Melanie: Isn’t it true what I’m saying, countrymen? Yeah, it’s good to be asking the Lord, but as far as I know, no manna comes from heaven anymore. It used to, before, when our ancestors were walking through that desert. But now, miracles no longer happen…
Jesus: This woman’s right. Listen, my friends: The situation is bad. There are several families suffering from hunger in Capernaum, in Bethsaida and in all of Galilee. But if we had unity, if we put together the little we have, then things would go better, don’t you agree?
John: I agree with you, Jesus, but it’s just too late. Let’s stop this and let’s all go. Yeah, fellows, it’s quite late, don’t you see? Let’s go back to Capernaum…
A Man: No, no, you can’t leave now. We’ve got to settle the matter of the prisoners’ wives and how the jobless are going to eat.
Peter: We’ll talk about it some other time. It’s getting dark… and frankly…
A Woman: And so you must. Good Lord, if we leave now, we’ll surely pass out along the way!
Jesus: Hey, Philip, isn’t there any place here where we can buy something?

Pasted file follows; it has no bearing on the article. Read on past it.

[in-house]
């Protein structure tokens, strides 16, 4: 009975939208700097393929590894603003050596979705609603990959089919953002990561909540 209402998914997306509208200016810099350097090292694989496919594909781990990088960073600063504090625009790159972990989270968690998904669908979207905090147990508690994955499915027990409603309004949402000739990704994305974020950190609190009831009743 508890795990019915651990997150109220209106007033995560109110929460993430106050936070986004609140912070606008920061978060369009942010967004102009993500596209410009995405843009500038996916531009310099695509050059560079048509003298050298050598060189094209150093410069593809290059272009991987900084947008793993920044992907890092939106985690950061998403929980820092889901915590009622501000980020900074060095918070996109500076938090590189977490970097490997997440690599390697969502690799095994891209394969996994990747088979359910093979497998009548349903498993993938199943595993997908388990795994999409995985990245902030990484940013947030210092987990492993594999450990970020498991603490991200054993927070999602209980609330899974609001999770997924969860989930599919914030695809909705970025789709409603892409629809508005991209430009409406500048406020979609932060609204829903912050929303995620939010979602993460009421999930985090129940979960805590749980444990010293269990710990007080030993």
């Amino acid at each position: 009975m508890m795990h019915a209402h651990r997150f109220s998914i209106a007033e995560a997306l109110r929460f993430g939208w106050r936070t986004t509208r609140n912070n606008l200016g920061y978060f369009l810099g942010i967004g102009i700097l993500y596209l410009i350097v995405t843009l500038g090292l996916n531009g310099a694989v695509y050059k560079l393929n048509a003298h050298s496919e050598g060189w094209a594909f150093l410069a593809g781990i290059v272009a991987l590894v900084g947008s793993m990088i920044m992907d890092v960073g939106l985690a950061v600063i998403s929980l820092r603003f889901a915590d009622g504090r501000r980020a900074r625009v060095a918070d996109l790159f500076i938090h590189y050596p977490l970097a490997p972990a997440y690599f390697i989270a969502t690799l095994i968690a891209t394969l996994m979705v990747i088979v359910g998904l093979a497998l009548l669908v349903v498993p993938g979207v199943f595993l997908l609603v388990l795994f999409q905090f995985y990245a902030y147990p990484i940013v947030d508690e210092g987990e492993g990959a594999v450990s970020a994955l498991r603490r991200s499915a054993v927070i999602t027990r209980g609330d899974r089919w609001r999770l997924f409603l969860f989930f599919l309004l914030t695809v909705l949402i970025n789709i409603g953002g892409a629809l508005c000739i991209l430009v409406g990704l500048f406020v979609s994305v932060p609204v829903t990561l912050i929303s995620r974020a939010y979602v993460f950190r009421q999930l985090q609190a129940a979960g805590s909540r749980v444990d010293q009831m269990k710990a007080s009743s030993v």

Philip: We can buy a few pieces of bread at Dalmanutha, but we would need two hundred dinars to feed so many people!
Jesus: This is how it is, friends. You’re hungry, and so are we. We brought along some olives, but they’re not enough for everyone. Maybe some of you don’t want to share the bread that you have under your tunic, so you can’t bring it out!
John: Right on, Jesus, and look, here’s a boy who has brought along some food.
Jesus: What’ve you got there, little boy?
Boy: Five loaves of barley bread and two fish.
Jesus: Listen, neighbors, why don’t we do as Melanie said a while ago…? Let’s all think as one family and share what we have with everyone? Perhaps there’ll be enough for all…
Man: Very well then. Hey, little boy, bring your five loaves of bread over here! I’ve got two or three more!
Jesus: Peter, take out your olives and put them here in the middle for everyone… Has anybody got anything else?
Another Man: We have a few pieces of salmon over here! Two from this little boy here, and probably a few more from others…
Melanie: Here’s my basket of figs, countrymen. Whoever is hungry may eat them free of charge…